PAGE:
Runners-up conquer challenging conditions

Department of Defence

When the wind is strong enough to rip the sails from a yacht, courage comes from the little things.

That’s what Sydney to Hobart first-timer Able Seaman Olivia Hughes discovered last month when she sailed the famed ocean race aboard Navy One – the RAN Sailing Association’s 40-foot yacht.

“It was scary because I thought we were going to tip,” Able Seaman Hughes said.

“The boat was keeled way over and with each gust of wind it leaned even more.

“I kept thinking about my job, what I was doing with my hands, when I could sleep, eat and putting on enough sunscreen.”

The crew of 10 battled some of the worst weather in the race’s history to finish second in their division.

Although the Bass Strait winds were relentless, a decision by navigator Chief Petty Officer Mark Butler to hug the Tasmanian coast in the final hours paid off.

Navy One shot past 10 competitors approaching the finish, nabbing second place with the performance handicap system, which allocates a time correction based on previous performance and boat configuration.

“It was like a game of snakes and ladders,” Chief Petty Officer Butler said.

“Sometimes you get it right, other times it goes horribly wrong. We were very lucky.”

While the start is often cramped as yachts chop and change between Sydney Heads, competitors are separated by kilometres in the open ocean.

The navigator plots the best route through different weather systems, and tactics differ as crews try to gain an advantage from the wind.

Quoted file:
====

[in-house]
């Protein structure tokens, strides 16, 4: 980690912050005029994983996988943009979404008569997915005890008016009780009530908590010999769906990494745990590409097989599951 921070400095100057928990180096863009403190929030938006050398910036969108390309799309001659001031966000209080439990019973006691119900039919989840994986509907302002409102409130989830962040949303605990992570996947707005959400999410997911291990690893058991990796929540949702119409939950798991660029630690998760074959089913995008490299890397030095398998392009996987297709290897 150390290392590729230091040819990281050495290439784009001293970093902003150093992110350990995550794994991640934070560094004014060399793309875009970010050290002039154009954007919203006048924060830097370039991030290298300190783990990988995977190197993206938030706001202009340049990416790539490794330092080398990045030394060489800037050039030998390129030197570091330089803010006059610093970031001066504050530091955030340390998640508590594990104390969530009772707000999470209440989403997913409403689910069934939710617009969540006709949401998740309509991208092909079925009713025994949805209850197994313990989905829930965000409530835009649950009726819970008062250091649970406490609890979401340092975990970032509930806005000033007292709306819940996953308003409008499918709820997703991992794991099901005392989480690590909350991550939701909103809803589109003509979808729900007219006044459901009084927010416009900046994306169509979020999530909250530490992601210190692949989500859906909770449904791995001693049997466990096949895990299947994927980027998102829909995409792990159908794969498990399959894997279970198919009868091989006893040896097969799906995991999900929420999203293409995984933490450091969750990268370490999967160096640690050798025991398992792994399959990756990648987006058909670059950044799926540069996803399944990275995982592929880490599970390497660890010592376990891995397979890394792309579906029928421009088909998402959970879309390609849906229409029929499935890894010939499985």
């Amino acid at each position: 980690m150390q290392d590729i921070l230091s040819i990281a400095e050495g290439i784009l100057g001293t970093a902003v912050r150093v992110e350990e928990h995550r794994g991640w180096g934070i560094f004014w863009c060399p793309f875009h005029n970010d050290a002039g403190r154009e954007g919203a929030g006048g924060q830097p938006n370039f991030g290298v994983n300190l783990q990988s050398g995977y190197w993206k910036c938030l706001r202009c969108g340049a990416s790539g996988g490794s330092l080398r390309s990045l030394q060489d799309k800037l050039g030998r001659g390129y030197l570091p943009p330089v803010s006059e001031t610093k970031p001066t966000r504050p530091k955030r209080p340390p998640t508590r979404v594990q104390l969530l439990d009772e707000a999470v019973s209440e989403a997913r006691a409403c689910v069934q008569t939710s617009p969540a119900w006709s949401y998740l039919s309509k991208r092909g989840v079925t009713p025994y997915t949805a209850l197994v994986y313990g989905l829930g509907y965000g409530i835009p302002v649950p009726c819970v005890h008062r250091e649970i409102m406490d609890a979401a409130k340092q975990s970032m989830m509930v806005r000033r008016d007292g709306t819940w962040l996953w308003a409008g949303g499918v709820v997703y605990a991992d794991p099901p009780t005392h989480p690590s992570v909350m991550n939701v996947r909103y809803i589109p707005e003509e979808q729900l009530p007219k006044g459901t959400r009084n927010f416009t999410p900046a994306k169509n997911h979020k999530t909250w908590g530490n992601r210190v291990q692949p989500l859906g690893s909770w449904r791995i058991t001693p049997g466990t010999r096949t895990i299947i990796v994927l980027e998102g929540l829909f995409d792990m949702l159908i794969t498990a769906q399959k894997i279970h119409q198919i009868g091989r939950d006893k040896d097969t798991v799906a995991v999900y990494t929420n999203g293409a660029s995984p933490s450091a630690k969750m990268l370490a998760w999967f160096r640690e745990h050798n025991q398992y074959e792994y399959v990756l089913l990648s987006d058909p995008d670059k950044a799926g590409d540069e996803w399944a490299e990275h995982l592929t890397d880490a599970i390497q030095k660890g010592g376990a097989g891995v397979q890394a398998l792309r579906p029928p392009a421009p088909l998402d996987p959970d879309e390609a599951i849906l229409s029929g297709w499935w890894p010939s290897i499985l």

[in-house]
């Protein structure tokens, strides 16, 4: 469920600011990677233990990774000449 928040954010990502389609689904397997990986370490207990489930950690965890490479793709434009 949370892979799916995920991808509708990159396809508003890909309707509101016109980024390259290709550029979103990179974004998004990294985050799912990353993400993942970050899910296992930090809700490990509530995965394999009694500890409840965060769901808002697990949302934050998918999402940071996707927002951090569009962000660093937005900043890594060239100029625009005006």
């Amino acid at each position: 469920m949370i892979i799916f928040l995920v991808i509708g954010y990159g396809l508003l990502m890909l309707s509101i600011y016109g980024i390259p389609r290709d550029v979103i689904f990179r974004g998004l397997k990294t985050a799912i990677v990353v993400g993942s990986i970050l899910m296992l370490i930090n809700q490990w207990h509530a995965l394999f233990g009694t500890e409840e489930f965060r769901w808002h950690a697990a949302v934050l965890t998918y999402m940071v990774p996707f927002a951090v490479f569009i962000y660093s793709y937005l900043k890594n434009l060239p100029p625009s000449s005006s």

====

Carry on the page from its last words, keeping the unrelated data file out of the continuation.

Chief Petty Officer Butler said this year was particularly difficult because of random storms.

“We had a bit of everything – from nothing at all and drifting, to 50-knot winds and being blown sideways,” he said.

It was the RAN Sailing Association’s best result since Navy One was purchased in 2017.

The boat withdrew last year after a cracked boom, handing the Oggin Cup – a race within a race between Army and Navy – to the soldiers.

This year Army’s yacht, Gun Runner, withdrew before the race.

Navy One finished the 630-nautical-mile journey in four days, 17 hours and 23 minutes, arriving in Hobart after the setting sun.

Keeping with tradition, first-timers jumped into the harbour to celebrate.

“Our families were all there to meet us. Someone handed us a beer and we jumped into the crisp Tasmanian water,” Able Seaman Hughes said.

“After more than four days of work and not showering, it was well worth it.”

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